Steven Smith, guest writer
As of Feb. 13, traffic citations are being issued to members of the APU community.
The Azusa Police Department (PD) began issuing citations for serious traffic violations on campus and processing them through the Los Angeles County Traffic Court system, according to an email advisory sent out by the Department of Campus Safety. This is in addition to the administrative citations that Campus Safety already issues.
“Past violations and accidents have occurred due to speed, inattention and various other unsafe practices by both motorists and pedestrians,” Chief Tim Finneran, interim executive director of the Department of Campus Safety, said in an email.
The advisory also referenced “several traffic accidents [that] occurred on both East and West campuses resulting in injuries.”
Azusa PD confirmed there was at least one motor vehicle accident with an injury on campus within the last year and possibly more that weren’t filed with an address.
There were also 13 motor vehicle crashes with injuries on streets and intersections directly adjacent to APU in 2016 within the California Highway Patrol’s Statewide Integrated Traffic Records System.
The change comes as a part of an ongoing partnership between APU and the Azusa PD. APU has contracted police services from the Azusa PD for three years, according to Finneran. Officer Brandon Saenz has been the University Resource Officer assigned to APU since August 2016.
Prior to the change, Azusa PD was unable to issue traffic citations on APU’s campuses.
“The way the California Vehicle Code works is, because this is private property but it’s open to the public, certain steps have to be taken prior to enforcing vehicle code,” Saenz said. “We worked with our traffic officers at the Azusa Police Department, the traffic division. We also worked with the West Covina Traffic Court, and again, with Azusa Pacific University, in particular the Department of Campus Safety, to see exactly if it could be done, how it could be done and what was needed.”
Saenz is the primary officer responsible for enforcing California Vehicle Code on campus although he mentioned other officers may issue citations during investigations and when he is not available.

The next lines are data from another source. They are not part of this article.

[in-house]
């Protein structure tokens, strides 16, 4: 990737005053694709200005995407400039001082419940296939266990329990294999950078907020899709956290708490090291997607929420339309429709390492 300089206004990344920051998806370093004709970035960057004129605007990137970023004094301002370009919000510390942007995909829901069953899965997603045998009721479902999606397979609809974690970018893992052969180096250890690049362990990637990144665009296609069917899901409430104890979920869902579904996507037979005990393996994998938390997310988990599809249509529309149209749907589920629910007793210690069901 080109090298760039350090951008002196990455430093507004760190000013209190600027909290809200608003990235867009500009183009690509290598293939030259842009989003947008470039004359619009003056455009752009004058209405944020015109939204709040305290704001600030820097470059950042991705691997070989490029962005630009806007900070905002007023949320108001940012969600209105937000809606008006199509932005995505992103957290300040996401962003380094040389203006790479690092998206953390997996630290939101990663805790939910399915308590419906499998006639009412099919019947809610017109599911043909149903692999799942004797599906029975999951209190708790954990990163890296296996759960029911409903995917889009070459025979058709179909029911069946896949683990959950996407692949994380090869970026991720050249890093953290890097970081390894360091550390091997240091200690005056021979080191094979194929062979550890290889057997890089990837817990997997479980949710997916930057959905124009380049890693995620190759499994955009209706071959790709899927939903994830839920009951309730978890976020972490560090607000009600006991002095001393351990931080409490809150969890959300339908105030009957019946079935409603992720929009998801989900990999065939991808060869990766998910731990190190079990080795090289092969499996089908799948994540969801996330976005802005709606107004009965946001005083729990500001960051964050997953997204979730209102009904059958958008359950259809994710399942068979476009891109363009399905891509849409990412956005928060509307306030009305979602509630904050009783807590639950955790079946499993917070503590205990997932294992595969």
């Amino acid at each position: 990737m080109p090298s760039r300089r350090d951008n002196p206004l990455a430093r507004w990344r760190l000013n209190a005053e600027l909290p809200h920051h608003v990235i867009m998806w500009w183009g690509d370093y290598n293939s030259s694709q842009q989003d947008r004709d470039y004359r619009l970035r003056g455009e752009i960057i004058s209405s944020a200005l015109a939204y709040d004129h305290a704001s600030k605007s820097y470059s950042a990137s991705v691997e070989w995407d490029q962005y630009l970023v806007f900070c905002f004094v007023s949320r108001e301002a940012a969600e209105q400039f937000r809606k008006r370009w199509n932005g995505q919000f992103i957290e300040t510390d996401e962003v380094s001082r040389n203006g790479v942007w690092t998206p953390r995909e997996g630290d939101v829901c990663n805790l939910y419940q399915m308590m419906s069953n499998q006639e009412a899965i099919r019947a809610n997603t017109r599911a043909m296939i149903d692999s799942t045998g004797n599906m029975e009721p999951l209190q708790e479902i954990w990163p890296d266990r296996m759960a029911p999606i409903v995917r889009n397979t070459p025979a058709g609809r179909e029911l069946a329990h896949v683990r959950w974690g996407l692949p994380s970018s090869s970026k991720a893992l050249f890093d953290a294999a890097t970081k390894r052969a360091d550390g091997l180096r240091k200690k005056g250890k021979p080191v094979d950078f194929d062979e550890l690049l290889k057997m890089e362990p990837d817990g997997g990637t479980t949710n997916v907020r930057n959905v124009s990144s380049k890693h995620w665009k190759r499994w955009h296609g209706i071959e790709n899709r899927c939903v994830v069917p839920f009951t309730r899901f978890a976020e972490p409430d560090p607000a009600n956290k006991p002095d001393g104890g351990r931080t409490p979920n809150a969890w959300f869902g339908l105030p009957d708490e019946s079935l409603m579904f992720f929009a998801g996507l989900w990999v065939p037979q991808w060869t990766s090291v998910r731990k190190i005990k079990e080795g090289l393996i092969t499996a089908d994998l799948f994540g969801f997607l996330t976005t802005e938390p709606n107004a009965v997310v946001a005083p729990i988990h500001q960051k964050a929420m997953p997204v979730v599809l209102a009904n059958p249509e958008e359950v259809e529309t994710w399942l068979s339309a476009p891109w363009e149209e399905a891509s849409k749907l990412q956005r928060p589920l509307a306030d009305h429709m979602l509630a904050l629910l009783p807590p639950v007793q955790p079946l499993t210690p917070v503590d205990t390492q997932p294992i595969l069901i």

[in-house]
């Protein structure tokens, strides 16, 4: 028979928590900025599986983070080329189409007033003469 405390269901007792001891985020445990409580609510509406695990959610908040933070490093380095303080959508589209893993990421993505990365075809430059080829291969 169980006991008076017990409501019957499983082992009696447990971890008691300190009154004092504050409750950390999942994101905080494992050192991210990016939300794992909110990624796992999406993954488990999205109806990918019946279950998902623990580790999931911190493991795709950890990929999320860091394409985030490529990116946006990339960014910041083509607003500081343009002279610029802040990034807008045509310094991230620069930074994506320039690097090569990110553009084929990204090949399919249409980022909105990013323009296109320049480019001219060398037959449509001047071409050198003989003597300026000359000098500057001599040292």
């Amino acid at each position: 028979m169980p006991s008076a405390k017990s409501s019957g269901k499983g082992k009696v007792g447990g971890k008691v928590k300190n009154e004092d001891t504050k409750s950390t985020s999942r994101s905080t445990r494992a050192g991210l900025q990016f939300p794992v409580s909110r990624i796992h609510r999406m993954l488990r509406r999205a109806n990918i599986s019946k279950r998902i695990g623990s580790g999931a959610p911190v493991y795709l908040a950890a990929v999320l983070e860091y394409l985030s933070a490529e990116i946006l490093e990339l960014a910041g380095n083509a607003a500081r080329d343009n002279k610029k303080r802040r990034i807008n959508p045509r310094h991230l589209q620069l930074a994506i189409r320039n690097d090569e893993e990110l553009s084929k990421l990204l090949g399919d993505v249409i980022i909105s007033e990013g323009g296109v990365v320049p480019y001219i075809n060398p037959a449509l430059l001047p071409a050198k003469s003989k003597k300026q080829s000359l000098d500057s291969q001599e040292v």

“For right now it’s going to fall on my shoulders, so to speak, since I’m assigned to the university and I’ve seen some of the violations,” Saenz said. “They are gonna ask me to do some enforcement, or at least issue warnings; however I see fit. We have that discretion as police officers.”
The crosswalk and stop sign directly south of Adams Hall will be a point of interest for Saenz when it comes to enforcement.
“I’m gonna be looking for speed at that stop sign,” Saenz said. “The safest speed at a stop sign is zero. If you’re rolling through it, if you’re not yielding to the stop like the law says you are, that could be a violation, and its possible to issue a citation.”
Sophomore Business Management major Jason Ramirez shared how his friend might be changing his driving habits because of the new enforcement.
“[My friend] was talking about how he somewhat speeds at night on this road and he’s no longer gonna be able do that,” Ramirez said. “He goes to this studio on West Campus and there’s no one over there so it’s pointless to stop at the stop sign.”
Parking enforcement is not a part of the change and will continue to be handled by Campus Safety, according to Saenz.
“The red zone will be a separate issue,” Saenz said. “My primary duty as far as vehicle code enforcement, is gonna be speed. Essentially speed and just a few other violations.”
The violations include failure to stop at a stop sign, driving at an unsafe speed, and reckless driving, according to the advisory.
“We’re doing this for the safety of everyone involved, a ticket is one thing, but God forbid somebody would get hurt…that would be pretty terrible,” Saenz said.